Participatory Democracy, Pluralism, and the Rational Model in Natural Resource Planning: A Case Study of the San Pedro River Initiative Process, Arizona, U.S.A.
AuthorEvans, Luke T.
AdvisorCortner, Hanna J.
MetadataShow full item record
PublisherThe University of Arizona.
RightsCopyright © is held by the author. Digital access to this material is made possible by the University Libraries, University of Arizona. Further transmission, reproduction or presentation (such as public display or performance) of protected items is prohibited except with permission of the author.
AbstractAn analysis and critique is conducted of pluralism, the rational model, and participatory democracy in relation to public participation in natural resource planning and policy development. Each theory is evaluated in terms of efficacy, representation and access, information exchange and learning, continuity of participation, and decision-making authority. A case study is used to assess elements of each theory in an actual public participation process, utilizing the above criteria. The study indicates that the need for efficiency precludes the use of practices that would more thoroughly involve the public in decision making processes, and that policy making tends to revert to more traditional, expert-dominated, and exclusive public processes despite efforts to the contrary. Finally, the analysis questions the utility of comprehensive public involvement in natural resource policy making and planning given the constraints of existing legal mandates, polarized public opinions, and the need for decisions made in the larger public interest.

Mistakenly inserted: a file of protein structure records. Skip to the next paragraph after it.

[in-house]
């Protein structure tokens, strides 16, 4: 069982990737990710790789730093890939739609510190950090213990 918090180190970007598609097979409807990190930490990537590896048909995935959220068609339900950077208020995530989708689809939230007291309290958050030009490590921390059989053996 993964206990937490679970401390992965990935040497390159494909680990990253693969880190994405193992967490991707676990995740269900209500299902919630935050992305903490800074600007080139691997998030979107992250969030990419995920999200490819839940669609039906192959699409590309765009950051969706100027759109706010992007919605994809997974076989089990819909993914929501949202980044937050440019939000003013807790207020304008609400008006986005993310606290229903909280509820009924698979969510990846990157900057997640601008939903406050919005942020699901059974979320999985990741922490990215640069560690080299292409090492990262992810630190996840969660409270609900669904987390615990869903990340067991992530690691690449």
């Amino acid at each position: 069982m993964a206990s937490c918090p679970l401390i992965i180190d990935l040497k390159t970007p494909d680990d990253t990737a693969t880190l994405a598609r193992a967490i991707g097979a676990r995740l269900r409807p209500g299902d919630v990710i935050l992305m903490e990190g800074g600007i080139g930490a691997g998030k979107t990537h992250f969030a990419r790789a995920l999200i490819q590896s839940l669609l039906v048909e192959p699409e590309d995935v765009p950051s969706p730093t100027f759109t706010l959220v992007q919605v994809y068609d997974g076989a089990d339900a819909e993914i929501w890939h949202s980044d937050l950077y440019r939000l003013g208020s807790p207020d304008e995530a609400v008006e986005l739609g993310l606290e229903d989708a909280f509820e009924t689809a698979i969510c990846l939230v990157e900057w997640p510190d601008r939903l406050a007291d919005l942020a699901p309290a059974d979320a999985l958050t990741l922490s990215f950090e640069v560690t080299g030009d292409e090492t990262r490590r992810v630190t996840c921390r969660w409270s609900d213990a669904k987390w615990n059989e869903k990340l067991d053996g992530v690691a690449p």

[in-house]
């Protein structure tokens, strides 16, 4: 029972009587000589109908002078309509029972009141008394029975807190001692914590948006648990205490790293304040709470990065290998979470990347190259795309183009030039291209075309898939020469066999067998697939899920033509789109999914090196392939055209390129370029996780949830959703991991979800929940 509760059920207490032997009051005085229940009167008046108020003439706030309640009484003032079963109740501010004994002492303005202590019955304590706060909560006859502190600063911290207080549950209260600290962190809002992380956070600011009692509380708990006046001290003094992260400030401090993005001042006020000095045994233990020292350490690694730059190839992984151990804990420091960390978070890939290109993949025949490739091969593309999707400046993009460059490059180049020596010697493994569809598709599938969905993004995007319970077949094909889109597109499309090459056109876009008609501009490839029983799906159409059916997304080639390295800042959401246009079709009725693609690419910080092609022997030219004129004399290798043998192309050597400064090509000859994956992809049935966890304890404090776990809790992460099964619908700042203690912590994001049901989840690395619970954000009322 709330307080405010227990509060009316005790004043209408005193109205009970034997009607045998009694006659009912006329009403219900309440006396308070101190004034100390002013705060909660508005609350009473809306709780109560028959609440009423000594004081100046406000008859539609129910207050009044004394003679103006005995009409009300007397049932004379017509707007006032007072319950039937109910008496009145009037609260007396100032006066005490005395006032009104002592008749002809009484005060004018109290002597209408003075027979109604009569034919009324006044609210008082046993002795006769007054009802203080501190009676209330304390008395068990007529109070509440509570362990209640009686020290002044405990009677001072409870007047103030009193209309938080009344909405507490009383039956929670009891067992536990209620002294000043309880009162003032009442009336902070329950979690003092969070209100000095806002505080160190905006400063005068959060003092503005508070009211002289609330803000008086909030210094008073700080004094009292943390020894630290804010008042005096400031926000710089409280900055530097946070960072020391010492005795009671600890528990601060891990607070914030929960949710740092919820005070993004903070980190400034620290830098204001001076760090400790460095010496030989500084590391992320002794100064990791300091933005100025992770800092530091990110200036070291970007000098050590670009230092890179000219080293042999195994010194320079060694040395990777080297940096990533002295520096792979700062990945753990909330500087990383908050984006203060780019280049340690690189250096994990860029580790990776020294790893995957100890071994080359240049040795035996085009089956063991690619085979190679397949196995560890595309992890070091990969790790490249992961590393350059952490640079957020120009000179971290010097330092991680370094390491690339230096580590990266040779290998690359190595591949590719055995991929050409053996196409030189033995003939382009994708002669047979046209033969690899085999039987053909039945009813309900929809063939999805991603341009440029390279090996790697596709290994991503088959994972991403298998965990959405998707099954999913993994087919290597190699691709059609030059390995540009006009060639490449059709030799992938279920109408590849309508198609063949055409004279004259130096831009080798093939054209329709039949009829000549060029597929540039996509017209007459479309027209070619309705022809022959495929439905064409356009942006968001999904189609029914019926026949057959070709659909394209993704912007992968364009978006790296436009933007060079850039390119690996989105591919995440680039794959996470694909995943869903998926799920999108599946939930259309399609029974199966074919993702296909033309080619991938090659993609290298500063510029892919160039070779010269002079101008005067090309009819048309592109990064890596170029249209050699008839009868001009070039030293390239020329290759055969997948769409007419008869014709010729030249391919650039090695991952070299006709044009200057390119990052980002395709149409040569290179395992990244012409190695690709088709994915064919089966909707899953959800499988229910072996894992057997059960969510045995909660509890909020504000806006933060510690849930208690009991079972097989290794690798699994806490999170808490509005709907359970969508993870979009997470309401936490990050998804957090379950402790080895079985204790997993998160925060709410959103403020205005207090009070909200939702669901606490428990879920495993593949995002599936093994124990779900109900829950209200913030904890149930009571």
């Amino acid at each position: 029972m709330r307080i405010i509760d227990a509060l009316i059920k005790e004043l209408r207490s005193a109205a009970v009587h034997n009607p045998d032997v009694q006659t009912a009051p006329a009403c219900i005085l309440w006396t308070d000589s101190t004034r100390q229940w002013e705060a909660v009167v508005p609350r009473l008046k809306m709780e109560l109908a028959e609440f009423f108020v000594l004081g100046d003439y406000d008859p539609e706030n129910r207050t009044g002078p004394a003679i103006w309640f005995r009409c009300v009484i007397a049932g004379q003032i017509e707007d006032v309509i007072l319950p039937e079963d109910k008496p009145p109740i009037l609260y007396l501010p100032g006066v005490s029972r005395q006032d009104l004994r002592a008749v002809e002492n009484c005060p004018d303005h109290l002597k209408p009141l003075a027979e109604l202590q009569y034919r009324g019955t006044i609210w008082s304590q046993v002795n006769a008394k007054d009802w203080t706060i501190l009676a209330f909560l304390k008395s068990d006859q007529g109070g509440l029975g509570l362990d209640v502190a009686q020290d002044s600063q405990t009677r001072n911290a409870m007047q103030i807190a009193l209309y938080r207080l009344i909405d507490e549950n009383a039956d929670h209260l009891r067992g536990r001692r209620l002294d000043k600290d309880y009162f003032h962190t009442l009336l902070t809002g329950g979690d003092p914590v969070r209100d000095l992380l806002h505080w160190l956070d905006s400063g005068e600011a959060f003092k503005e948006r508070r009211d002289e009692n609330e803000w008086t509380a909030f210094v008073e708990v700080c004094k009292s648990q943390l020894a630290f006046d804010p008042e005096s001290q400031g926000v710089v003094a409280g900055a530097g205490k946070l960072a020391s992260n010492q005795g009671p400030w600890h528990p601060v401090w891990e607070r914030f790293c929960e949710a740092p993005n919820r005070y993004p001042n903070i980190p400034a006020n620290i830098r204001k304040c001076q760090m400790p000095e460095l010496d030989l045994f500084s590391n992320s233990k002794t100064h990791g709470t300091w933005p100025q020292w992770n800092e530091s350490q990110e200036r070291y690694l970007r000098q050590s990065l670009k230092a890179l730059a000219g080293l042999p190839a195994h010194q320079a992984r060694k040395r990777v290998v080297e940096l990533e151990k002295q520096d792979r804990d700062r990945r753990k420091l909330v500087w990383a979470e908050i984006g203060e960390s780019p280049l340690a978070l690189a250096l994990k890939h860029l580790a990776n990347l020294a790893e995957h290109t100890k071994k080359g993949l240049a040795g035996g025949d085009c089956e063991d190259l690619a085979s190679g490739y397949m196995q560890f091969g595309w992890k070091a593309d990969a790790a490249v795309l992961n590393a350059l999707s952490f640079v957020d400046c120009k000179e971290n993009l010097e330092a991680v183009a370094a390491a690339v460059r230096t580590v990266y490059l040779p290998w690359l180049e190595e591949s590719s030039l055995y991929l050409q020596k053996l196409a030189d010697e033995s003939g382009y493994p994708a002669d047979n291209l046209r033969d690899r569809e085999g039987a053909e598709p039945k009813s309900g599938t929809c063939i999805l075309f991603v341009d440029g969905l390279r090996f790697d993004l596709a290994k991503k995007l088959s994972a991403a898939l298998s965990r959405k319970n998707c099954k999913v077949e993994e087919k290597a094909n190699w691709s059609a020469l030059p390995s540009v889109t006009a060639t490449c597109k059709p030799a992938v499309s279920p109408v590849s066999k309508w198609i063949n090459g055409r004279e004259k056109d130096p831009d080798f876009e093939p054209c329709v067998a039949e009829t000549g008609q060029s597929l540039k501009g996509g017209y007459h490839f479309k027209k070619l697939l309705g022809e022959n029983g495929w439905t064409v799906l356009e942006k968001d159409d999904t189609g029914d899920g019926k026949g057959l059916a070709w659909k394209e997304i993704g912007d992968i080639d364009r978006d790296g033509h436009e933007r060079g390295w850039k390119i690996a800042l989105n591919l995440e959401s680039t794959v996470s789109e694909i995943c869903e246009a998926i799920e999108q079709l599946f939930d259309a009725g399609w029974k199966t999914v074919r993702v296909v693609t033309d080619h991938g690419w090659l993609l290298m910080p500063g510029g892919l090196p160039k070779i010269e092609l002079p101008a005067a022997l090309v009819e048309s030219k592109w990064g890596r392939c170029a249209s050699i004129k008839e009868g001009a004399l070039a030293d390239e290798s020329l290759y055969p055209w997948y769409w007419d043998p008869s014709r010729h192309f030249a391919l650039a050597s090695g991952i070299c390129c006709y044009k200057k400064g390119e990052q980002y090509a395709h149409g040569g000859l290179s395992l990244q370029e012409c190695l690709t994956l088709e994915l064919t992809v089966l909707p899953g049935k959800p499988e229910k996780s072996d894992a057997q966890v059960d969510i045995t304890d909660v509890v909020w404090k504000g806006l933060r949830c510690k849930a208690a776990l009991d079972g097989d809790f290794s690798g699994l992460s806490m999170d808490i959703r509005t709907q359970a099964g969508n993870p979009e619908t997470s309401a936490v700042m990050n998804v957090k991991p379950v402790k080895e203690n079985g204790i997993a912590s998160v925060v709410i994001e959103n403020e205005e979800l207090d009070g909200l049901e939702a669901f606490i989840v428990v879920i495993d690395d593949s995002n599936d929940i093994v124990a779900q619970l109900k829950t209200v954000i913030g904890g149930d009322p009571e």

Degree ProgramGraduate College
Renewable Natural Resources